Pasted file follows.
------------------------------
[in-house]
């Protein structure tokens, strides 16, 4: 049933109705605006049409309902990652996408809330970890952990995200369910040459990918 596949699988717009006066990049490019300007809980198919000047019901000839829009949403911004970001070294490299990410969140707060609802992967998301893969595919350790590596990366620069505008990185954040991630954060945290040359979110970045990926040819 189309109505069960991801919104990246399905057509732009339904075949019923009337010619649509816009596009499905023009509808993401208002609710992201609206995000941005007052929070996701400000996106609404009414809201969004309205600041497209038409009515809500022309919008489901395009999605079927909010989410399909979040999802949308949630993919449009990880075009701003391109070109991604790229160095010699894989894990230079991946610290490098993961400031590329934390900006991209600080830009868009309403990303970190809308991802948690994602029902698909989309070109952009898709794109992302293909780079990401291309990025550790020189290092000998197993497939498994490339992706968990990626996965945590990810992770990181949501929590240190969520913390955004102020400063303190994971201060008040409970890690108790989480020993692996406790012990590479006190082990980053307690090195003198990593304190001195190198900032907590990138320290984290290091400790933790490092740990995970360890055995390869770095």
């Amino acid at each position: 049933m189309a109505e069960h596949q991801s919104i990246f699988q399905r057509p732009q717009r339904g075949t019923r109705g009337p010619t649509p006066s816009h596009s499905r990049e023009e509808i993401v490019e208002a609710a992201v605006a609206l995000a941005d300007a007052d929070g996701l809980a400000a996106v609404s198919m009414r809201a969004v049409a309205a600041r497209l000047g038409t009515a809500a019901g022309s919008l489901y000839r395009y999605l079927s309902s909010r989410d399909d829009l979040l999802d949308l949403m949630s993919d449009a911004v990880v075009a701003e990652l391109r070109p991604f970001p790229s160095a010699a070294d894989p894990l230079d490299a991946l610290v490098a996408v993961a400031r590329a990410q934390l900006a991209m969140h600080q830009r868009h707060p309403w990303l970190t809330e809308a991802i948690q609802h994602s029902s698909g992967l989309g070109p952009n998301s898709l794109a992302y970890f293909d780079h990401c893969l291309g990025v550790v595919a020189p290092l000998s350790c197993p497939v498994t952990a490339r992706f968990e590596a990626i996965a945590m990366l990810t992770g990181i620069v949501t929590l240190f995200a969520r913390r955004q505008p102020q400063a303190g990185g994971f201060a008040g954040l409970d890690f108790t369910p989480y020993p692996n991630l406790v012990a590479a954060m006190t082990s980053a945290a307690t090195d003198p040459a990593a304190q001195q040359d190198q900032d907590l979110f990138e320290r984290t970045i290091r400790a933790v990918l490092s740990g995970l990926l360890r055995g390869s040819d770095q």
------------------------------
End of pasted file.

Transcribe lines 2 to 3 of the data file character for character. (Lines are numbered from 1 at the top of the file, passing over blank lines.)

């Protein structure tokens, strides 16, 4: 049933109705605006049409309902990652996408809330970890952990995200369910040459990918 596949699988717009006066990049490019300007809980198919000047019901000839829009949403911004970001070294490299990410969140707060609802992967998301893969595919350790590596990366620069505008990185954040991630954060945290040359979110970045990926040819 189309109505069960991801919104990246399905057509732009339904075949019923009337010619649509816009596009499905023009509808993401208002609710992201609206995000941005007052929070996701400000996106609404009414809201969004309205600041497209038409009515809500022309919008489901395009999605079927909010989410399909979040999802949308949630993919449009990880075009701003391109070109991604790229160095010699894989894990230079991946610290490098993961400031590329934390900006991209600080830009868009309403990303970190809308991802948690994602029902698909989309070109952009898709794109992302293909780079990401291309990025550790020189290092000998197993497939498994490339992706968990990626996965945590990810992770990181949501929590240190969520913390955004102020400063303190994971201060008040409970890690108790989480020993692996406790012990590479006190082990980053307690090195003198990593304190001195190198900032907590990138320290984290290091400790933790490092740990995970360890055995390869770095």
């Amino acid at each position: 049933m189309a109505e069960h596949q991801s919104i990246f699988q399905r057509p732009q717009r339904g075949t019923r109705g009337p010619t649509p006066s816009h596009s499905r990049e023009e509808i993401v490019e208002a609710a992201v605006a609206l995000a941005d300007a007052d929070g996701l809980a400000a996106v609404s198919m009414r809201a969004v049409a309205a600041r497209l000047g038409t009515a809500a019901g022309s919008l489901y000839r395009y999605l079927s309902s909010r989410d399909d829009l979040l999802d949308l949403m949630s993919d449009a911004v990880v075009a701003e990652l391109r070109p991604f970001p790229s160095a010699a070294d894989p894990l230079d490299a991946l610290v490098a996408v993961a400031r590329a990410q934390l900006a991209m969140h600080q830009r868009h707060p309403w990303l970190t809330e809308a991802i948690q609802h994602s029902s698909g992967l989309g070109p952009n998301s898709l794109a992302y970890f293909d780079h990401c893969l291309g990025v550790v595919a020189p290092l000998s350790c197993p497939v498994t952990a490339r992706f968990e590596a990626i996965a945590m990366l990810t992770g990181i620069v949501t929590l240190f995200a969520r913390r955004q505008p102020q400063a303190g990185g994971f201060a008040g954040l409970d890690f108790t369910p989480y020993p692996n991630l406790v012990a590479a954060m006190t082990s980053a945290a307690t090195d003198p040459a990593a304190q001195q040359d190198q900032d907590l979110f990138e320290r984290t970045i290091r400790a933790v990918l490092s740990g995970l990926l360890r055995g390869s040819d770095q």